Not all holiday books need to be serious and loaded with facts. Silly and fun books make a good addition to every holiday family library. This book is a perfect example of that kind of story.

On the day before Thanksgiving eight children and their teacher take a field trip to a local turkey farm where they meet 8 plump turkeys:

"Now Ollie, now Stanley, now Larry and Moe, On Wally, on Beaver, on Shemp and Groucho!" The Turkeys were chunky with smiley, beaded faces, and they greeted the children with downy embraces."

After becoming friends with the turkeys the children learn that "these feathery beasts will be chopped up and roasted." Needless to say the children are horrified at the thought. Will the children be able to save the turkeys? You'll have to read the book to find out!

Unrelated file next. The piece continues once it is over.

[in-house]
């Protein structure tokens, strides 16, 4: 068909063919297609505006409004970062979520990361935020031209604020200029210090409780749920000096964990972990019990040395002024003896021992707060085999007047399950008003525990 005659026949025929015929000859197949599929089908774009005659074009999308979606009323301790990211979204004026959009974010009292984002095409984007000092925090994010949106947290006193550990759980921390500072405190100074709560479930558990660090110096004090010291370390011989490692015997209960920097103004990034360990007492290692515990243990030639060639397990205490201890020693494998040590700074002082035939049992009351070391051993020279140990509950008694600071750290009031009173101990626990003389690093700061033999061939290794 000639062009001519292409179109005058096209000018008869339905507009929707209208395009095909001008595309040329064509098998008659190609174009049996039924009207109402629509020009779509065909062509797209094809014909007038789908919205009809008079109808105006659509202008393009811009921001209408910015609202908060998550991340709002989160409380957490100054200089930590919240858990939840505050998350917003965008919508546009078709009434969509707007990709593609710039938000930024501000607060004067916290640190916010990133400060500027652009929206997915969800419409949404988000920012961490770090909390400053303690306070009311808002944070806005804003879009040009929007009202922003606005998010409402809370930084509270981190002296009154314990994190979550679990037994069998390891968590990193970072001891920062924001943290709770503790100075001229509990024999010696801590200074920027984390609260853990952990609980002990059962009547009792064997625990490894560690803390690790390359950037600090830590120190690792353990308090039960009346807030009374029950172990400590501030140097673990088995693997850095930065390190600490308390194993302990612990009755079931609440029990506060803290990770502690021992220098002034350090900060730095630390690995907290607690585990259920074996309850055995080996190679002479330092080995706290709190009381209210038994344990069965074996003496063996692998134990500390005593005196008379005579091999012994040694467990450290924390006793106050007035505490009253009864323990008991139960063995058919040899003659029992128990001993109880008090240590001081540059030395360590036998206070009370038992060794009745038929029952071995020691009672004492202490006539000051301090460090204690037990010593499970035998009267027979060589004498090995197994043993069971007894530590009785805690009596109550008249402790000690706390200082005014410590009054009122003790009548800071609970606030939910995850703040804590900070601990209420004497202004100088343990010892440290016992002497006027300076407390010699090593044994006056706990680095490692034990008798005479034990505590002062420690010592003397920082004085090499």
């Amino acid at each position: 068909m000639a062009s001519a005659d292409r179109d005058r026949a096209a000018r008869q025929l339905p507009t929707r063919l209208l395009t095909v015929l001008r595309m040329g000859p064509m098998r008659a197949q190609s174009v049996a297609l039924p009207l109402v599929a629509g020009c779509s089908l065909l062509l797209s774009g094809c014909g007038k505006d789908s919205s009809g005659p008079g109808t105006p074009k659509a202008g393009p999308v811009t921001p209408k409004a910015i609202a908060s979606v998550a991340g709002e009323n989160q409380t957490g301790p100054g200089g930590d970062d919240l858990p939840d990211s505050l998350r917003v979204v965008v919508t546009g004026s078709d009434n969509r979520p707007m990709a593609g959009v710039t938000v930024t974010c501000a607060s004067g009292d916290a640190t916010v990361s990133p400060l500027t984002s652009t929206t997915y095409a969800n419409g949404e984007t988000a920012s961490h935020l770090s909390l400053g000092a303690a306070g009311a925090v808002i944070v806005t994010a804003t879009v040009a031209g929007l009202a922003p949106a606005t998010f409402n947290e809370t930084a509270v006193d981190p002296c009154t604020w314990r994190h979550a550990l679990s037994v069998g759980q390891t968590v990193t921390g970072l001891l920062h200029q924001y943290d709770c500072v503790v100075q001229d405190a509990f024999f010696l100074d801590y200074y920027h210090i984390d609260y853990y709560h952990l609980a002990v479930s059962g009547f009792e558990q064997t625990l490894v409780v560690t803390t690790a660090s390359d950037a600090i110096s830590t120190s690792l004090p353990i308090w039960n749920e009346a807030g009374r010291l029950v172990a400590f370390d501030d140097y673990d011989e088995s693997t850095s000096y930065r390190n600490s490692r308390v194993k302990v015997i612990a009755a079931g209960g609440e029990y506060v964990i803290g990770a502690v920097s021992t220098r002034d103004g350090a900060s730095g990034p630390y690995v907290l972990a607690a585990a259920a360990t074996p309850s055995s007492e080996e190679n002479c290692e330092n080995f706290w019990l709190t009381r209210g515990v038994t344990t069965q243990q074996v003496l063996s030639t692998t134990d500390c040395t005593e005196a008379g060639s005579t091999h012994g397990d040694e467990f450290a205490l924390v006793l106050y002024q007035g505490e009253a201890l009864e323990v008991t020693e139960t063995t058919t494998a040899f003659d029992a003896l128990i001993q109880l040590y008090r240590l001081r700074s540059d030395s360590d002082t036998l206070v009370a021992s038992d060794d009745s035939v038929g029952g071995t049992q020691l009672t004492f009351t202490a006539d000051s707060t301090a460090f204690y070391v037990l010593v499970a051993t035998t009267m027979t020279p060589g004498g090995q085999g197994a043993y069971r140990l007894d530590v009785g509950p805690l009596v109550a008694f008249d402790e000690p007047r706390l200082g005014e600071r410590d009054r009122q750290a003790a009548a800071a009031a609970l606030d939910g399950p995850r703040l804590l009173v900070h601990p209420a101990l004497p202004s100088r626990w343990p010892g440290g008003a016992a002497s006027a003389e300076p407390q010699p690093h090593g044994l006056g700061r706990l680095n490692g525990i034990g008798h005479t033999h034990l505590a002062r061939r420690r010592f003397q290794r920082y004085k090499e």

My philosophy is that you can never have too many books, especially children's holiday books! Do you have any favorite Thanksgiving books I should include in our November reading? Please share!

Be sure to like Stephanie's Mommy Brain on Facebook where I'm sharing more Thanksgiving tips and links throughout November.

* More Thanksgiving Kids Activities and Books Posts 

Tuesday, October 18, 2011

Kid's Thanksgiving Activities (Unit Study)

I love Thanksgiving! It's my favorite holiday. I love how it's just about family and friends sharing a delicious meal and remembering our blessings. There's no pressure to find the perfect gift, no debate over how secular or how religious to be, no hustle and bustle. It's just enjoying your loved ones and a big hunk of pumpkin pie.